We know “Panopticonic” is not really a word.  “Panopticonic” is really a “word” I invented for my Boles Network Blog by the same name.  When I started the Panopticonic blog, “Panopticonic” appeared nowhere on the internet and that word failed to return any results in a Google search.  I do so love it so, though, when I get a Google Alert in my Inbox showing me that — “Panopticonic” — is being colloquially employed as a “real world” in a real publication like Salon Magazine.

Salon Magazine writer Andrew Leonard is our new best friend.  In his fine article published yesterday — “William Gibson jacks into Google’s cool menace” — my non-word “Panopticonic” appears twice in the article as a real word!

Here a screenshot of the first Panopticonic inception:

Here’s the proof-of-text of same Panopticonic moment [emphasis added]:

I don’t like William Gibson’s Op-Ed piece on Google in today’s New York Times merely because, barely a week after I went all Jeremy Bentham Panopticonic on the cat bin lady, he writes that “Jeremy Bentham’s Panopticon prison design is a perennial metaphor in discussions of digital surveillance and data mining, but it doesn’t really suit an entity like Google.” Even though it’s kind of a put-down (perennial!), still, great minds think almost alike, right?

Here is a screenshot of the the second “Panopticonic” incarnation:

Here, too, is Panopticonic proof-of-life in text with emphasis added.  [Private Note to Andrew Leonard:  “Panopticonic” is always capitalized!  Please add that notation in your copy of the AP Stylebook, ASAP.]

Of course, to do this, Gmail has to figure out even more about us than it already knows. Who are the correspondents we judge more deserving of our attention, et cetera? The trade-off is obvious. The give and take between utility and panopticonic omniscience is as exquisitely illustrated by Priority Inbox as anything Gibson name-checks.

Oh, how I love it!

Memeingful definitions create RelationShaping moments — as words become wild changelings with a life and spirit of their own — and “Panopticonic” is now well on its way to sneaking into our daily lives on a regular basis.

Oh, and just so we’re clear on the non-origins of the etymology of “Panopticonic” as not being a word, here’s screenshot proof taken today on Merriam-Webster.com:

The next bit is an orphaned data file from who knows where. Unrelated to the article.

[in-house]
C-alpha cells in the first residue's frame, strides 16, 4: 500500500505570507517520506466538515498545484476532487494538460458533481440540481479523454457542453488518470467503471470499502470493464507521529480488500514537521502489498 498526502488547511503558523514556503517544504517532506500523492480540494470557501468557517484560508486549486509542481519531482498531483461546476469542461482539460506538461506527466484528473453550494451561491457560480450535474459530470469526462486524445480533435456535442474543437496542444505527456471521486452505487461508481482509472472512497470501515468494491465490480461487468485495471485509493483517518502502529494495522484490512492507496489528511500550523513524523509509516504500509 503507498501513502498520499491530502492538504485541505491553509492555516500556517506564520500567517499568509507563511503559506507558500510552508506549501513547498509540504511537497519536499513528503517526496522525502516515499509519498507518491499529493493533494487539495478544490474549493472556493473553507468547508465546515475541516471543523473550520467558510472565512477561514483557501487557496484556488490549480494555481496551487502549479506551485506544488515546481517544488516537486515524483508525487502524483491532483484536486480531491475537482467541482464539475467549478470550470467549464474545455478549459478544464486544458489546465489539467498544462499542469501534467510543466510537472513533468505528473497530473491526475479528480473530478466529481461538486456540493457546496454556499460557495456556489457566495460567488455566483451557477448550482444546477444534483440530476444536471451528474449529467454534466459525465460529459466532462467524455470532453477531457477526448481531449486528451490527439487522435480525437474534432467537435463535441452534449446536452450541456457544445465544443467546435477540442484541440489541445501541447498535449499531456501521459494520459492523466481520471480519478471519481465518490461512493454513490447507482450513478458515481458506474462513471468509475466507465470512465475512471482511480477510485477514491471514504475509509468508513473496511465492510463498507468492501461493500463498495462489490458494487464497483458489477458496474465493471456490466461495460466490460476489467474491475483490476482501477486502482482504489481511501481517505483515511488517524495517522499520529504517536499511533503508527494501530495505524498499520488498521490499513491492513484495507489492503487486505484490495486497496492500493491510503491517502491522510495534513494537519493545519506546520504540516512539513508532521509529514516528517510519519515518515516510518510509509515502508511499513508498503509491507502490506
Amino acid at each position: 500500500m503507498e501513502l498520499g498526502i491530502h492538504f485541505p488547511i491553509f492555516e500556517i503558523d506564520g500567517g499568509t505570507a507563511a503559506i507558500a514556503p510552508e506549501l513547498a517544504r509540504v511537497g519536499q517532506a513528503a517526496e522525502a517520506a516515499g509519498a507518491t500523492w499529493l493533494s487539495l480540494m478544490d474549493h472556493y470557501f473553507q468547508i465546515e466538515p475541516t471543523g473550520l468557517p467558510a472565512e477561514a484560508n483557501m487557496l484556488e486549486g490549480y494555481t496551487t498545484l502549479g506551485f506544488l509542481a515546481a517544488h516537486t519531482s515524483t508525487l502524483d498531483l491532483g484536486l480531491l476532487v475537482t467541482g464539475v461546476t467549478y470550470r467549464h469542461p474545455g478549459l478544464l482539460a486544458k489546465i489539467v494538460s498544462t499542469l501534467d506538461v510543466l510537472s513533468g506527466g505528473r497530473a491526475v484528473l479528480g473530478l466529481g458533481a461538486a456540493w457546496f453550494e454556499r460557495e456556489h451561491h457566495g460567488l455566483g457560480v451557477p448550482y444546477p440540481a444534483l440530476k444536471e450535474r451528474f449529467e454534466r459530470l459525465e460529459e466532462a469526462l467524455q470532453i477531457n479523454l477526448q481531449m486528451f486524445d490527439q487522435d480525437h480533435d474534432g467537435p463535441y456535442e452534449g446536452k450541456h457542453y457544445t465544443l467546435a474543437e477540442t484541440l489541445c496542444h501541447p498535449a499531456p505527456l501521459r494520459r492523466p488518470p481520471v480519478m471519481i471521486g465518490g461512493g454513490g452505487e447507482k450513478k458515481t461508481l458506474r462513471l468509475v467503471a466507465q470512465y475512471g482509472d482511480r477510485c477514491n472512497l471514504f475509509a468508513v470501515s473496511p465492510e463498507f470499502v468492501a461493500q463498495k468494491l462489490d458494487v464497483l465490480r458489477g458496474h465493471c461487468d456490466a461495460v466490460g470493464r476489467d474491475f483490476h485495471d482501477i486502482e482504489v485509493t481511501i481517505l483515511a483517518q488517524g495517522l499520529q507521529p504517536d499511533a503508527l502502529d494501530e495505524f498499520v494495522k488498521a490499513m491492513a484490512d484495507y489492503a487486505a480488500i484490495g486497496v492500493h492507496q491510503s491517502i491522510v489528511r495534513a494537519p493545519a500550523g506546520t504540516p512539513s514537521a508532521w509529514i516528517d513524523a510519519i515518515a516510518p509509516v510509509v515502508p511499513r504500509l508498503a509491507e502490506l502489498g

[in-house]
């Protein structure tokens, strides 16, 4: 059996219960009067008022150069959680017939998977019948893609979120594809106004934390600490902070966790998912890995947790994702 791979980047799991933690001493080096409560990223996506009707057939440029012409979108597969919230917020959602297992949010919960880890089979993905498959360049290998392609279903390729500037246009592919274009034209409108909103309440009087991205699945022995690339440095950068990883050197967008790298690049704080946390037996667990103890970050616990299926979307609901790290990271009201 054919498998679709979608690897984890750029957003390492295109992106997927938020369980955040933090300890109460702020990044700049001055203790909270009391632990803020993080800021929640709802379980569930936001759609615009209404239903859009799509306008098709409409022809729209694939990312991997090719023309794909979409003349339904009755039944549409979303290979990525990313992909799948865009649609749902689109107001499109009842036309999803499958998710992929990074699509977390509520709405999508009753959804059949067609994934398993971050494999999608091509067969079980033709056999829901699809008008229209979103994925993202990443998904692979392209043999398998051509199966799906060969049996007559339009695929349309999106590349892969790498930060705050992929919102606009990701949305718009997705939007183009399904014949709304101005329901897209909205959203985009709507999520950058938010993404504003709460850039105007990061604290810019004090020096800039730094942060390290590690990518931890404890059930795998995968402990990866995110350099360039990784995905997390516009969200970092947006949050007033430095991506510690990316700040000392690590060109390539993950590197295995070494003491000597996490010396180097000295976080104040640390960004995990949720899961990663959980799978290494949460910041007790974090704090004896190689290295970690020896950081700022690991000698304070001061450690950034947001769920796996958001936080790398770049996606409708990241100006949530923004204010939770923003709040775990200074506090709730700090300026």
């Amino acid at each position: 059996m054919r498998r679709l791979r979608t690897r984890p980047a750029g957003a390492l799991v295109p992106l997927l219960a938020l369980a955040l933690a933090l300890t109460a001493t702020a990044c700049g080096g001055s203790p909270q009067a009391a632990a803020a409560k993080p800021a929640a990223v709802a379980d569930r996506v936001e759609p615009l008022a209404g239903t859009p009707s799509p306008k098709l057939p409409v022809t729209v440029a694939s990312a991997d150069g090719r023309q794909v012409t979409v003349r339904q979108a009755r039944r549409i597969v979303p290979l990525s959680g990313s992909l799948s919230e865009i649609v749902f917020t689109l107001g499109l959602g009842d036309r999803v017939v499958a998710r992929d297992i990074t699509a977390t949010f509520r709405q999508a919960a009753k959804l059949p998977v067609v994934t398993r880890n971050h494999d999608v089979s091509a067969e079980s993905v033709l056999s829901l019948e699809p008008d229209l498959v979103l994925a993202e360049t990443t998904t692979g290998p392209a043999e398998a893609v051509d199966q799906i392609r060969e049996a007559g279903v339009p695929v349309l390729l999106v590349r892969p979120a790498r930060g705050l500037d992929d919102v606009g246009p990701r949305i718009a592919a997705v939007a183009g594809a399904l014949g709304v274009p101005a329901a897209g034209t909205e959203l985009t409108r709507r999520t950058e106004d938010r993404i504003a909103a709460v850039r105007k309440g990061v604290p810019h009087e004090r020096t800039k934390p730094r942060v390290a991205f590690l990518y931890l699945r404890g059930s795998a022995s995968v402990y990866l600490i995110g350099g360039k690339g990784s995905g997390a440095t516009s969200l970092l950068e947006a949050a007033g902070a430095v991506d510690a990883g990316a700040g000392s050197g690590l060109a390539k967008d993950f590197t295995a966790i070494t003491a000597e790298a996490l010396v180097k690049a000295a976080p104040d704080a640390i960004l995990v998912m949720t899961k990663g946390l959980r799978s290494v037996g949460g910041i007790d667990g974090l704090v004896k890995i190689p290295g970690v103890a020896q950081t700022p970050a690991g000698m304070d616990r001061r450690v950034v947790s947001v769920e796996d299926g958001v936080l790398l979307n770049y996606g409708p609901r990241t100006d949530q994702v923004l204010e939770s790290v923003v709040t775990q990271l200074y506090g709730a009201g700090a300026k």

If Merriam-Webster isn’t good enough for you, here’s the Oxford English Dictionary (OED) online edition — for a “Panopticonic” definition — searched for just this morning.  The OED online gets regularly updated:

We love you, Andrew Leonard, and please, keep up the good work and continue using “Panopticonic” in print for as long as you may live.

We also encourage you to use “Panopticonic” in your daily lexicon.  Write it.  Tweet itFacebook it.  Know it.

We thank you for your ongoing patronage and “Panopticonism.”

Posted by David Boles

David Boles was born in Nebraska and his MFA is from Columbia University in the City of New York. He is an Author, Lyricist, Playwright, Publisher, Editor, Actor, Designer, Director, Poet, Producer, and Boodle Boy for print, radio, television, film, the web and the live stage. With more than 50 books in print, David continues to write 2MM words a year. He has authored over 25K articles and published more. Read the Prairie Voice Archive at Boles.com | Buy his books at David Boles Books Writing & Publishing | Earn the world with David Boles University | Get a script doctored at Script Professor | Touch American Sign Language mastery at Hardcore ASL.


  1. That’s great news, David. Keep up the propagation of panopticonism!



    1. Yes, we’re taking over the world, Gordon — one new word at a time!



  2. So rich! Keep up the good work! Seeing your word like that must make you feel like a successful inventor.



    1. It is a great thrill to see “my new words” used elsewhere. “Inventor” is a great label that I accept. Ha!



  3. […] of the few, joyous, pleasures of life.  You have an idea.  You try to congeal that notion into a memorable .com domain — and you always try to then give those ideas a good home.  Today, I am both sad and […]



  4. […] powerful writers use our fake work in their print.  In the past, we have spread our love out to Andrew Leonard at Salon.com, and today, we celebrate Lydia DePillis at WashingtonCityPaper.com who took […]



  5. […] thrill whenever we see a mainstream media outlet use the made up title of this Panopticonic blog in print on their pages.  The latest media monster to invoke our “Panopticonic” is CounterPunch in a fine […]



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